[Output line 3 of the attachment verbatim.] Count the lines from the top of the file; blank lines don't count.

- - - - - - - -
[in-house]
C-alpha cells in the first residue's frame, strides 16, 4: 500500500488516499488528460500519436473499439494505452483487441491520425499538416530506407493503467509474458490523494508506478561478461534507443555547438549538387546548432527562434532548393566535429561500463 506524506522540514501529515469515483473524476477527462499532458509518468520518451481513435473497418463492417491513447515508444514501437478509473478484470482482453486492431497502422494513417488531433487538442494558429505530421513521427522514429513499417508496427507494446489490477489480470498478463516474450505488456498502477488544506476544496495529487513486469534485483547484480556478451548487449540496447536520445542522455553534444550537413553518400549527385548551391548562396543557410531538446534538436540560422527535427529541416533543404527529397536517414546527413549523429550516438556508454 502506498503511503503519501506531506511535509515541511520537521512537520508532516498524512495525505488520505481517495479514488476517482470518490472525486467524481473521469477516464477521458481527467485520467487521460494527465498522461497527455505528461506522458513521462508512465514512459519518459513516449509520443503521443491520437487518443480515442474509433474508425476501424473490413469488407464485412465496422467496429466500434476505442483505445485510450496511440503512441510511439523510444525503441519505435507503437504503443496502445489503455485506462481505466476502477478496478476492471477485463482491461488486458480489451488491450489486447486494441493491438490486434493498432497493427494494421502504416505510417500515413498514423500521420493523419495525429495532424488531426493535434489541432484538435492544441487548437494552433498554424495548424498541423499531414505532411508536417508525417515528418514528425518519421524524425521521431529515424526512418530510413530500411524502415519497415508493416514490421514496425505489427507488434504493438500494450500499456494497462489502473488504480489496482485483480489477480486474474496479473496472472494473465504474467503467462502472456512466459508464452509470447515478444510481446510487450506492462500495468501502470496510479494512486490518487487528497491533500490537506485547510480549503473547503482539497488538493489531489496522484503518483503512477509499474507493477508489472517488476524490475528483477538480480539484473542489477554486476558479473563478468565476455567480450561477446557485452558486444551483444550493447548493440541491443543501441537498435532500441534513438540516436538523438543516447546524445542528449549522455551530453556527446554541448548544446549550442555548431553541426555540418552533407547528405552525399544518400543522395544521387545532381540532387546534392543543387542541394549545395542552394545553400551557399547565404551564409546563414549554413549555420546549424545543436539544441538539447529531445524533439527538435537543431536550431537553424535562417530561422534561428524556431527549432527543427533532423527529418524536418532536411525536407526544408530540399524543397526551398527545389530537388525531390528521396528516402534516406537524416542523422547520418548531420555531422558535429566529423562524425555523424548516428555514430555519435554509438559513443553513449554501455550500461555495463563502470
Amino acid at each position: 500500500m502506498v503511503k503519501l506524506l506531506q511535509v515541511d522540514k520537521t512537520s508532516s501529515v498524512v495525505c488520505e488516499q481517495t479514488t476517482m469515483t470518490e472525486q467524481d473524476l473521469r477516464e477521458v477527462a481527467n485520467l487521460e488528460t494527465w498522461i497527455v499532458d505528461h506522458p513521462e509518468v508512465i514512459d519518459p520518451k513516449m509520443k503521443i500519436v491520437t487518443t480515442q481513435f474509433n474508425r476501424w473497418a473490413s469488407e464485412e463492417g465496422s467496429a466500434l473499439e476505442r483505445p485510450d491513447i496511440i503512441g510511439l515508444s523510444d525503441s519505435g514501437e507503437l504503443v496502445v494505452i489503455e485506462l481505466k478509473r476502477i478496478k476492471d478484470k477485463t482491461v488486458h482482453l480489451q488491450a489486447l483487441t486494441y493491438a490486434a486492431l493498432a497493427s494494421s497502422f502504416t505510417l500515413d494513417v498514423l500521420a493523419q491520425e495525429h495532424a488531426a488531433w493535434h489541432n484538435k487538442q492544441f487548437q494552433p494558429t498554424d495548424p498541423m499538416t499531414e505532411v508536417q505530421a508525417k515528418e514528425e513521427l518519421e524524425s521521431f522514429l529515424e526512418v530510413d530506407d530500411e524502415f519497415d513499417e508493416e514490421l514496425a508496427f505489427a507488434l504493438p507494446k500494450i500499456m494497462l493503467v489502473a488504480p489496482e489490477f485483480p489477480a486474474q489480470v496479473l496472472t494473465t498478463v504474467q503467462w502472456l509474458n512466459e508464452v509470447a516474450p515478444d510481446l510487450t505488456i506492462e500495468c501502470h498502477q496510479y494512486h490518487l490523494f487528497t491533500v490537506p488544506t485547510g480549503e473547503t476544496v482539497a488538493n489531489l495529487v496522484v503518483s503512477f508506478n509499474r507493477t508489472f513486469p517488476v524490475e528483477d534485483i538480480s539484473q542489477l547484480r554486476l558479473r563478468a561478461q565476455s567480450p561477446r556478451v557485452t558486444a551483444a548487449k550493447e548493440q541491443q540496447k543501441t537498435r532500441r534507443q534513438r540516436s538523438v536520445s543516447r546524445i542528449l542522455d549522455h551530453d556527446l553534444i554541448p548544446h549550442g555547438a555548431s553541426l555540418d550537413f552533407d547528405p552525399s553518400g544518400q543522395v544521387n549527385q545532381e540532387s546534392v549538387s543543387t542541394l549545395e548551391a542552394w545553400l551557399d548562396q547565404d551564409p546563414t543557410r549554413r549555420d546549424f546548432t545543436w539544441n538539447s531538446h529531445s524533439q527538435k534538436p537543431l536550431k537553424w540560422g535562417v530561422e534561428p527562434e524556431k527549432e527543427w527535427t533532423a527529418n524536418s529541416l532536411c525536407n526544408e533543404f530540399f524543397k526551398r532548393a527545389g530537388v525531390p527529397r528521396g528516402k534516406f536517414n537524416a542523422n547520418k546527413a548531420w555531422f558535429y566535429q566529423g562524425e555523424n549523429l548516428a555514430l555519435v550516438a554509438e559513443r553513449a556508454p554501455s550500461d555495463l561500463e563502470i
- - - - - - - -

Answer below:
Amino acid at each position: 500500500m502506498v503511503k503519501l506524506l506531506q511535509v515541511d522540514k520537521t512537520s508532516s501529515v498524512v495525505c488520505e488516499q481517495t479514488t476517482m469515483t470518490e472525486q467524481d473524476l473521469r477516464e477521458v477527462a481527467n485520467l487521460e488528460t494527465w498522461i497527455v499532458d505528461h506522458p513521462e509518468v508512465i514512459d519518459p520518451k513516449m509520443k503521443i500519436v491520437t487518443t480515442q481513435f474509433n474508425r476501424w473497418a473490413s469488407e464485412e463492417g465496422s467496429a466500434l473499439e476505442r483505445p485510450d491513447i496511440i503512441g510511439l515508444s523510444d525503441s519505435g514501437e507503437l504503443v496502445v494505452i489503455e485506462l481505466k478509473r476502477i478496478k476492471d478484470k477485463t482491461v488486458h482482453l480489451q488491450a489486447l483487441t486494441y493491438a490486434a486492431l493498432a497493427s494494421s497502422f502504416t505510417l500515413d494513417v498514423l500521420a493523419q491520425e495525429h495532424a488531426a488531433w493535434h489541432n484538435k487538442q492544441f487548437q494552433p494558429t498554424d495548424p498541423m499538416t499531414e505532411v508536417q505530421a508525417k515528418e514528425e513521427l518519421e524524425s521521431f522514429l529515424e526512418v530510413d530506407d530500411e524502415f519497415d513499417e508493416e514490421l514496425a508496427f505489427a507488434l504493438p507494446k500494450i500499456m494497462l493503467v489502473a488504480p489496482e489490477f485483480p489477480a486474474q489480470v496479473l496472472t494473465t498478463v504474467q503467462w502472456l509474458n512466459e508464452v509470447a516474450p515478444d510481446l510487450t505488456i506492462e500495468c501502470h498502477q496510479y494512486h490518487l490523494f487528497t491533500v490537506p488544506t485547510g480549503e473547503t476544496v482539497a488538493n489531489l495529487v496522484v503518483s503512477f508506478n509499474r507493477t508489472f513486469p517488476v524490475e528483477d534485483i538480480s539484473q542489477l547484480r554486476l558479473r563478468a561478461q565476455s567480450p561477446r556478451v557485452t558486444a551483444a548487449k550493447e548493440q541491443q540496447k543501441t537498435r532500441r534507443q534513438r540516436s538523438v536520445s543516447r546524445i542528449l542522455d549522455h551530453d556527446l553534444i554541448p548544446h549550442g555547438a555548431s553541426l555540418d550537413f552533407d547528405p552525399s553518400g544518400q543522395v544521387n549527385q545532381e540532387s546534392v549538387s543543387t542541394l549545395e548551391a542552394w545553400l551557399d548562396q547565404d551564409p546563414t543557410r549554413r549555420d546549424f546548432t545543436w539544441n538539447s531538446h529531445s524533439q527538435k534538436p537543431l536550431k537553424w540560422g535562417v530561422e534561428p527562434e524556431k527549432e527543427w527535427t533532423a527529418n524536418s529541416l532536411c525536407n526544408e533543404f530540399f524543397k526551398r532548393a527545389g530537388v525531390p527529397r528521396g528516402k534516406f536517414n537524416a542523422n547520418k546527413a548531420w555531422f558535429y566535429q566529423g562524425e555523424n549523429l548516428a555514430l555519435v550516438a554509438e559513443r553513449a556508454p554501455s550500461d555495463l561500463e563502470i